The move is part of U.S. efforts to prevent dumping practices wherein a product sold in the importing country is less than the price of that product in the market of the exporting country.
“Our department will continue our commitment to examine imports from Vietnam to ensure that apparel is not dumped into the U.S. market, threatening American manufacturers’ competitiveness,” said Assistant Commerce Secretary David Spooner in a press release.
May 8 – Vietnam is considering lowering corporate income taxes from 28 percent to 25 percent.
A proposed corporate tax cut would help lure more foreign investors to Vietnam without lowering government tax revenues, said several National Assembly representatives Wednesday.
Lawmakers focused on a proposed amendment to 1997’s Corporate Income Tax Law at the National Assembly on Wednesday that would cut corporate income taxes by three percent.
May 8 – Prime Minister Nguyen Tan Dung has approved plans to develop the capital, Hanoi, into one of the top cities in Southeast Asia in 40 years. The plan foresees a capital 13 times larger than its present size that will serve as the country’s political, cultural and economic center.
Under the new plan, Hanoi Capital Region (HNCR) will include Hanoi plus the seven provinces of Ha Tay, Vinh Phuc, Hung Yen, Bac Ninh, Hai Duong, Ha Nam and Hoa Binh.
May 6 –
EVN will pay 4.5 U.S. cents per kWh of electricity with a reselling price of 5.6 to 11 U.S. cents.
May 5 – Although America is in a de facto recession, sending both trade and stocks into a slump from Germany to Jakarta, international businesses seem as eager as ever to pour investment capital into Vietnam.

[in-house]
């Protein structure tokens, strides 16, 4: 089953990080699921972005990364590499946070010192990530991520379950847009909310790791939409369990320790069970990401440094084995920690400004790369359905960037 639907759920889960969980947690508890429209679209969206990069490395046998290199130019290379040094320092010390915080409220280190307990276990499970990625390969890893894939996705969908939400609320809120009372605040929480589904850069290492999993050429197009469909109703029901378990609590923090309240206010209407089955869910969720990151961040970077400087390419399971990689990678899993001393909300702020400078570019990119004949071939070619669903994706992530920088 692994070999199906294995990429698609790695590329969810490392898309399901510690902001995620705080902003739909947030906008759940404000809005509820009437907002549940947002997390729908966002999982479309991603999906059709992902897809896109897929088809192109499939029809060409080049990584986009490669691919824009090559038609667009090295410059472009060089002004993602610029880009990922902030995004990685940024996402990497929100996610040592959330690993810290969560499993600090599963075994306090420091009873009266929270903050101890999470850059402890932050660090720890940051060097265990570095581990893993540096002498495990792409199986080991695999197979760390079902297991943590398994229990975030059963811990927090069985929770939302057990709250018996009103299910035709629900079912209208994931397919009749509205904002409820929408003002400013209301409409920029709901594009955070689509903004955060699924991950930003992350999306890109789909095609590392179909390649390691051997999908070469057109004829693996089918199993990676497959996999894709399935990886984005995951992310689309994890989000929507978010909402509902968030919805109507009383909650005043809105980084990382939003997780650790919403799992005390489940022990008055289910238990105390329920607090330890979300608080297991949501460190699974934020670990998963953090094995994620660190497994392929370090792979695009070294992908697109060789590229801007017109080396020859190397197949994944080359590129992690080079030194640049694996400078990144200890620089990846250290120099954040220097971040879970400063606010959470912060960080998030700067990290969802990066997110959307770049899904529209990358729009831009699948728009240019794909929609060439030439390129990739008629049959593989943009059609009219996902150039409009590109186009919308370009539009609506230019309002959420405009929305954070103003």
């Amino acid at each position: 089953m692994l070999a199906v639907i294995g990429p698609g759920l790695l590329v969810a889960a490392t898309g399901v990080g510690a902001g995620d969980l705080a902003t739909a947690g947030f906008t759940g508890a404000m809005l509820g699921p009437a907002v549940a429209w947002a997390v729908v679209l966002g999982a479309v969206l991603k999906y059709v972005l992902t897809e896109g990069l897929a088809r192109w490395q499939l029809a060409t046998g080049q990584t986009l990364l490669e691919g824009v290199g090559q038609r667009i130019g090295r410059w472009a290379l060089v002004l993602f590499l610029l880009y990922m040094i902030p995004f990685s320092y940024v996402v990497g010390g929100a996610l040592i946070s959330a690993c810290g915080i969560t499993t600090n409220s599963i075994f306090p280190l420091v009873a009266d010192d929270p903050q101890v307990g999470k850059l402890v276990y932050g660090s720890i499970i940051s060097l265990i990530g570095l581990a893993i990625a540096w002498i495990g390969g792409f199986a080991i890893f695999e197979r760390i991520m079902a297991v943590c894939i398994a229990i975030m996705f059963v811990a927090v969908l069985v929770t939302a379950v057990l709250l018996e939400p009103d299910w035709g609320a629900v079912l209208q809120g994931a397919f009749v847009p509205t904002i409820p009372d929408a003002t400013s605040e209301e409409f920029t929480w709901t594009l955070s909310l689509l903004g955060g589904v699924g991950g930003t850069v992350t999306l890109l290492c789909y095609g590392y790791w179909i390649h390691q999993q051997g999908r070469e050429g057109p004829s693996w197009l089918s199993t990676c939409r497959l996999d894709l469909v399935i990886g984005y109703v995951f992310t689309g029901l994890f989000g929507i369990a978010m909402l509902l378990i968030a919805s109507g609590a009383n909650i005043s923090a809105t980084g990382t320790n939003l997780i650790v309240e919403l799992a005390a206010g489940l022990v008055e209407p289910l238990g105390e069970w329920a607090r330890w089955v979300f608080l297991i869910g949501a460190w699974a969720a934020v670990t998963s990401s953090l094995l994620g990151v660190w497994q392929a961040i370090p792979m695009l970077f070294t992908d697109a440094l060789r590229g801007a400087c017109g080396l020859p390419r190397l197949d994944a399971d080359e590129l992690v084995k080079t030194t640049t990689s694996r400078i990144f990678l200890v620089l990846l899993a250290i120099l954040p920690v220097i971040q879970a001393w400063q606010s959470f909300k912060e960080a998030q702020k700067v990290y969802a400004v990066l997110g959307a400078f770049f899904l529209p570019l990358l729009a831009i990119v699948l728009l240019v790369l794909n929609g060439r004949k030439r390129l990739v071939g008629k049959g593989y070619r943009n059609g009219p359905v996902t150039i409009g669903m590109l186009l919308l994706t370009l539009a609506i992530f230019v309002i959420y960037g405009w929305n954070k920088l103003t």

No doubt some of the influx comes courtesy of ongoing government efforts to accelerate FDI disbursements. The government hopes to attract US$22 billion in FDI for 2008, and disburse more than $10 billion. With $8 billion of FDI in the first four months of this year alone, Vietnam seems well on its way to hitting its 2008 target.
Recent FDI projects are representative of the breadth and scope of international business that sees Vietnam as a profitable frontier for international expansion.
UK real estate investors Protego will have a fund worth some half billion U.S. dollars established in Vietnam by late June. The fund will focus on upscale apartments, luxury estates, and branded resorts in suburban and coastal areas of Vietnam. Domestic developer Qudos Asia and HBP Group will partner on the massive project.
April 30 – Drastic increases in the prices of raw commodities are not enough to prompt a rise in interest rates, as Vietnam’s central bank reports that its anti-inflation measures are proving effective.
Although consumer prices are up 22 percent this month over last year at the same time, the bank is confident that its previous rate raise, to a current level of 8.75 percent, as well as increased bank reserves and compulsory bills sold will be enough to combat the inflation that plagues Vietnam.
As proof, Governor Nguyen Van Giau points to month-on-month inflation as a benchmark, rather than comparing gains from the year previous. While February to March saw a rise of 3 percent in consumer prices, they rose only 2.2 percent from March to April.